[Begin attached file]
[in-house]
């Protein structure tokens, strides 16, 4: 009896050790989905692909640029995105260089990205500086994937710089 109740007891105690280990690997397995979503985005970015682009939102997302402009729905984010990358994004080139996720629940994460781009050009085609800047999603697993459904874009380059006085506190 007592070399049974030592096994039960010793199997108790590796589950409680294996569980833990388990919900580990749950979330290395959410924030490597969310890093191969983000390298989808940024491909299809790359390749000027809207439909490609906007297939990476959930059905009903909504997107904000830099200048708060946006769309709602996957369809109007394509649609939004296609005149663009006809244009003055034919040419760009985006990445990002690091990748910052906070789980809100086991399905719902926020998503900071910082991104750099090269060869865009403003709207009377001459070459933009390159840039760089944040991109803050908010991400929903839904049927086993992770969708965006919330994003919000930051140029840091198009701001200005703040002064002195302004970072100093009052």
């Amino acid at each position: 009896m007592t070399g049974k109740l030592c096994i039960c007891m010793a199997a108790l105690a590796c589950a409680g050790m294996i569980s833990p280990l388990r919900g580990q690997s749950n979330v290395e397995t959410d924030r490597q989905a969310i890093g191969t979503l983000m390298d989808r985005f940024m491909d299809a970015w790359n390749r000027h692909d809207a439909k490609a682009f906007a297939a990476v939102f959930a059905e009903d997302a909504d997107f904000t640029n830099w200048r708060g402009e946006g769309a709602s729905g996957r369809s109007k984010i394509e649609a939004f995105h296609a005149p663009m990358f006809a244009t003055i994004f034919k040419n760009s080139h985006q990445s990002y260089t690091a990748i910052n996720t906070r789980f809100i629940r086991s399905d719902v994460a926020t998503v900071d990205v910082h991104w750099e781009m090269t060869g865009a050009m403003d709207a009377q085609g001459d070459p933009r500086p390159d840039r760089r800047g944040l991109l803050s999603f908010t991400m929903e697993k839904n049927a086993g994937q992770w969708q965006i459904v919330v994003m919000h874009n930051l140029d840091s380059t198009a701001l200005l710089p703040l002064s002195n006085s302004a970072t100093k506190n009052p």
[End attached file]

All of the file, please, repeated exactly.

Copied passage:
[in-house]
């Protein structure tokens, strides 16, 4: 009896050790989905692909640029995105260089990205500086994937710089 109740007891105690280990690997397995979503985005970015682009939102997302402009729905984010990358994004080139996720629940994460781009050009085609800047999603697993459904874009380059006085506190 007592070399049974030592096994039960010793199997108790590796589950409680294996569980833990388990919900580990749950979330290395959410924030490597969310890093191969983000390298989808940024491909299809790359390749000027809207439909490609906007297939990476959930059905009903909504997107904000830099200048708060946006769309709602996957369809109007394509649609939004296609005149663009006809244009003055034919040419760009985006990445990002690091990748910052906070789980809100086991399905719902926020998503900071910082991104750099090269060869865009403003709207009377001459070459933009390159840039760089944040991109803050908010991400929903839904049927086993992770969708965006919330994003919000930051140029840091198009701001200005703040002064002195302004970072100093009052």
């Amino acid at each position: 009896m007592t070399g049974k109740l030592c096994i039960c007891m010793a199997a108790l105690a590796c589950a409680g050790m294996i569980s833990p280990l388990r919900g580990q690997s749950n979330v290395e397995t959410d924030r490597q989905a969310i890093g191969t979503l983000m390298d989808r985005f940024m491909d299809a970015w790359n390749r000027h692909d809207a439909k490609a682009f906007a297939a990476v939102f959930a059905e009903d997302a909504d997107f904000t640029n830099w200048r708060g402009e946006g769309a709602s729905g996957r369809s109007k984010i394509e649609a939004f995105h296609a005149p663009m990358f006809a244009t003055i994004f034919k040419n760009s080139h985006q990445s990002y260089t690091a990748i910052n996720t906070r789980f809100i629940r086991s399905d719902v994460a926020t998503v900071d990205v910082h991104w750099e781009m090269t060869g865009a050009m403003d709207a009377q085609g001459d070459p933009r500086p390159d840039r760089r800047g944040l991109l803050s999603f908010t991400m929903e697993k839904n049927a086993g994937q992770w969708q965006i459904v919330v994003m919000h874009n930051l140029d840091s380059t198009a701001l200005l710089p703040l002064s002195n006085s302004a970072t100093k506190n009052p």